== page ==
If your offer is high enough, I may be willing to delay gratification. That’s how interest rates are set naturally. You have to perk my interest. Now, that’s all fantasy land talk because interest rates are not based on investor interest, they are set by a committee of our fellow citizens in our free society but …well, I digress. Just understand that the committee thinks we are all better off if we avoid capital investment and, instead, buy a bunch of electronic gadgets so we can watch movies on the go.

In fact, our little committee is not the only committee in the world to feel that way. Australia, apparently, is interested in taxing savings. I don’t know if this is a grab for cash or if it is an effort to incentivize spending and, thus, the velocity of money but it’s not good. But it’s also not the end of the world. There was a link to a Martin Armstrong article this week on ZeroHedge. Some portion of Martin’s material may be a good fit in the the Peter Principle book’s chapter on failed prognostications. But he’s also hysterical so let’s focus on that today.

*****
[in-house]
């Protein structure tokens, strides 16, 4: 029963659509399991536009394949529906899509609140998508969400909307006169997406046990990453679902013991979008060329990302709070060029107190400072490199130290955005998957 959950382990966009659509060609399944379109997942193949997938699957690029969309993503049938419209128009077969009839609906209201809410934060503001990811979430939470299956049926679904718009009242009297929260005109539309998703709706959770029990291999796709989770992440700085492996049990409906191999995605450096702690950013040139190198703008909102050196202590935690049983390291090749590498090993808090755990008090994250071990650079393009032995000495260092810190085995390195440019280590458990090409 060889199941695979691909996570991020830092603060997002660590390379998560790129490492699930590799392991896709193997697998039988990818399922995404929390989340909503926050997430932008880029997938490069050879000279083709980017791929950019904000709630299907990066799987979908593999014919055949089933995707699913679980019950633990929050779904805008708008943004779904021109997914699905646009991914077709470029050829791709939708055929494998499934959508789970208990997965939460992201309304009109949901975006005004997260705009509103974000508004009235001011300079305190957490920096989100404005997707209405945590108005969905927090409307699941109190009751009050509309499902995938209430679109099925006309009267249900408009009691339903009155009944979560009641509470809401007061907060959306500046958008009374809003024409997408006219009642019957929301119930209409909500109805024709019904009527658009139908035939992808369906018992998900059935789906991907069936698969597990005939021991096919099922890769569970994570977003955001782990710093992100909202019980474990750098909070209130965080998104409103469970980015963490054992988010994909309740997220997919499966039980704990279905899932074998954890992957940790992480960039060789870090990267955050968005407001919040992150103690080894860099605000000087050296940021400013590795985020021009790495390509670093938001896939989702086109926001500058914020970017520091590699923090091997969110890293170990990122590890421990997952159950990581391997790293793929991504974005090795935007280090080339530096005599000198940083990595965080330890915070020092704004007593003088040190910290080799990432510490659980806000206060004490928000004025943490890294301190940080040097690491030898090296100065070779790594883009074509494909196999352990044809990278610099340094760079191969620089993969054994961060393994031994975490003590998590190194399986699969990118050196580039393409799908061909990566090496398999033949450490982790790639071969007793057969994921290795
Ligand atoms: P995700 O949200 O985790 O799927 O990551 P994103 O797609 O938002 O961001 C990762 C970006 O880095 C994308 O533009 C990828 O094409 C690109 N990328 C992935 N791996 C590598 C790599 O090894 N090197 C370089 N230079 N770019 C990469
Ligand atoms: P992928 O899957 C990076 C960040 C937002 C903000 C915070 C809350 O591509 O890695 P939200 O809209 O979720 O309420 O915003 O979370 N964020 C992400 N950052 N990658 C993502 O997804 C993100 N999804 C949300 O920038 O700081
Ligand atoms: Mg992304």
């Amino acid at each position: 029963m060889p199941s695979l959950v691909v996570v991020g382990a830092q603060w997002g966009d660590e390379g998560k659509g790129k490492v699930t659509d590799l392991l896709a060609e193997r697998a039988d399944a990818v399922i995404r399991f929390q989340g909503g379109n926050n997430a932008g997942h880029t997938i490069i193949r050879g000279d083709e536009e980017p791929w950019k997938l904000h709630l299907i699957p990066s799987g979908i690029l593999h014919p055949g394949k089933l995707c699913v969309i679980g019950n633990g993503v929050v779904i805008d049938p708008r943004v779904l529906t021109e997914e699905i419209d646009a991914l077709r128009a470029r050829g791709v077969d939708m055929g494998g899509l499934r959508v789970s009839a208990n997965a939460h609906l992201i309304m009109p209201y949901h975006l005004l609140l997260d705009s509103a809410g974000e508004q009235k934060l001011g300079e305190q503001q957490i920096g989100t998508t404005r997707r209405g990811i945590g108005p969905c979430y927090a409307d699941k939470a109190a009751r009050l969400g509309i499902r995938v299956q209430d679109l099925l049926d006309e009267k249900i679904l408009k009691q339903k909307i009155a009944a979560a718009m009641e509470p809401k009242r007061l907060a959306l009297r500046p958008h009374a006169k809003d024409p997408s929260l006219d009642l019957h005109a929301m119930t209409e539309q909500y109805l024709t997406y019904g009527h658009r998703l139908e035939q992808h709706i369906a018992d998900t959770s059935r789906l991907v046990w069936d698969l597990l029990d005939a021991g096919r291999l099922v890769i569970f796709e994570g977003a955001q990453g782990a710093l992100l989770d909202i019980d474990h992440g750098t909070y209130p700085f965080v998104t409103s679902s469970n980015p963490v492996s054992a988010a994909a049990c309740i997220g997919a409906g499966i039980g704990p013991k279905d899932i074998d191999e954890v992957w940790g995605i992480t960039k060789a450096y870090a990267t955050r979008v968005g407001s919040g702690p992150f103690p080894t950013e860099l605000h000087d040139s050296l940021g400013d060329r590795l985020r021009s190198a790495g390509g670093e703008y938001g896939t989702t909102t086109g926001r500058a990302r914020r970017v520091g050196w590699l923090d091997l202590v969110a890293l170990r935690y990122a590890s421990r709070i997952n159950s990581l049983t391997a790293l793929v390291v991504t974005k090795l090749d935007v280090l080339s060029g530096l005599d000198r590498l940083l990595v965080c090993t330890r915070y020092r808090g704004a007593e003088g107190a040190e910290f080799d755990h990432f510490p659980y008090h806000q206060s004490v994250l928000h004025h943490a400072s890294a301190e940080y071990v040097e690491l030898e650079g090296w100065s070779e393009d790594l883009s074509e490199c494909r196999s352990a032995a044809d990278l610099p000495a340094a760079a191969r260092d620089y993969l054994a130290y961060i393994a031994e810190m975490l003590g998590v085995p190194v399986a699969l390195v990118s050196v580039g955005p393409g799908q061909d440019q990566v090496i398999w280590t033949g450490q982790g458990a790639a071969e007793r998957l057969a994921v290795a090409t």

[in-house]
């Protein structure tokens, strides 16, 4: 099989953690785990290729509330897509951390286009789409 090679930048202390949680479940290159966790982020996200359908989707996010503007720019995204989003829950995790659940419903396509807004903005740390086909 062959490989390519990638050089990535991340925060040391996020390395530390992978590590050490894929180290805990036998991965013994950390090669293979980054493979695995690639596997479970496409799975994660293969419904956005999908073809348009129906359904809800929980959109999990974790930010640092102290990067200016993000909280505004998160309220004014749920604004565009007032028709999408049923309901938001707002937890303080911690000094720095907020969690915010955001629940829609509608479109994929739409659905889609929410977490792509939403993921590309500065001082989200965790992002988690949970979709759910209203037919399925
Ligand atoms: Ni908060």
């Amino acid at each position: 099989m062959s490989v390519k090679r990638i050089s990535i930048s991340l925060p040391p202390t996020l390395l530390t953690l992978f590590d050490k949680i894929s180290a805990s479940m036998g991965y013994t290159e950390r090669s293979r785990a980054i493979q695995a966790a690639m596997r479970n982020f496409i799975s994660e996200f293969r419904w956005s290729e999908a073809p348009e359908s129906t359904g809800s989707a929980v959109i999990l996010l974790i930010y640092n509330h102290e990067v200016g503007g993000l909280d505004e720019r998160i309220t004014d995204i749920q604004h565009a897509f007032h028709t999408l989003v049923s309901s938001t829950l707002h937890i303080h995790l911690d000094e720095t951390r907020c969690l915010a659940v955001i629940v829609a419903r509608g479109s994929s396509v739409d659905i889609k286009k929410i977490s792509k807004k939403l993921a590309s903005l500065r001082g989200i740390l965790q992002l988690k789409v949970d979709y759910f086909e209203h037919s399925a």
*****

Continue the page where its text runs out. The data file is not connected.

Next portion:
Oh! My! Gosh! Governments are going to tax us when we earn, tax us when we spend, tax us when we die….and now tax us when we save?!?!?! Dogs and cats living together! Mass Hysteria!

I don’t know where to begin. Maybe this way. Don’t save in Australian dollars. There. I said it. Problem solved. Put that energy into cattle instead. Or buy foreign currency. Or metal. Or Bitcoin. Find a place to park that energy that is not in the bank. I mean, that’s the intent of the legislation. The Australian government is asking people to stop saving in banks. That’s it. No big deal. I guess they want to undercapitalize their banks. Maybe cause a new round of bank failure and lower asset values.

OK. No problem.

But why is direct taxation of savings any different than inflationary monetary policy? At least it is honest. And the guy who has no savings (most of us) doesn’t care if savings are taxed. He also doesn’t see when he loses buying power to inflation…until it’s too late.